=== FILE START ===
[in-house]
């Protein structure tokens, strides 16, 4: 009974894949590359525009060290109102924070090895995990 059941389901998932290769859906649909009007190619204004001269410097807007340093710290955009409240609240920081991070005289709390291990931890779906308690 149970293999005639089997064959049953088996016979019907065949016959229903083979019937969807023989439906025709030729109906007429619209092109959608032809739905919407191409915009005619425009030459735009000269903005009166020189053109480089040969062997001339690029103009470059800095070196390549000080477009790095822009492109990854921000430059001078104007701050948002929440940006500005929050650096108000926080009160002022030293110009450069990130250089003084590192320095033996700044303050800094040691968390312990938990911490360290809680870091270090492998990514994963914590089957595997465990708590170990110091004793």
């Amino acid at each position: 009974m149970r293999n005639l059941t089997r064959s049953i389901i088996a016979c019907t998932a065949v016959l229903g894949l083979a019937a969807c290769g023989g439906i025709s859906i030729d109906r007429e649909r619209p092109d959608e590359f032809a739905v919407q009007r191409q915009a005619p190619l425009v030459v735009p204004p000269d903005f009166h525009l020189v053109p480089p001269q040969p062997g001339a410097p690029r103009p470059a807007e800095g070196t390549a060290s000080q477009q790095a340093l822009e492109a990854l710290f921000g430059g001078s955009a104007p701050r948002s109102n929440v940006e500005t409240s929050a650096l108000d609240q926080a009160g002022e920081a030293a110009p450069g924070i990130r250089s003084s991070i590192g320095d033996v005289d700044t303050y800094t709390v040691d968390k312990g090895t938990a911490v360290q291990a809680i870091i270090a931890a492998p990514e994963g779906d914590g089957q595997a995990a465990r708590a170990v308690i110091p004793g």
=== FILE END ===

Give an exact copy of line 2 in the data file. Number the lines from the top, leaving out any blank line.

């Protein structure tokens, strides 16, 4: 009974894949590359525009060290109102924070090895995990 059941389901998932290769859906649909009007190619204004001269410097807007340093710290955009409240609240920081991070005289709390291990931890779906308690 149970293999005639089997064959049953088996016979019907065949016959229903083979019937969807023989439906025709030729109906007429619209092109959608032809739905919407191409915009005619425009030459735009000269903005009166020189053109480089040969062997001339690029103009470059800095070196390549000080477009790095822009492109990854921000430059001078104007701050948002929440940006500005929050650096108000926080009160002022030293110009450069990130250089003084590192320095033996700044303050800094040691968390312990938990911490360290809680870091270090492998990514994963914590089957595997465990708590170990110091004793």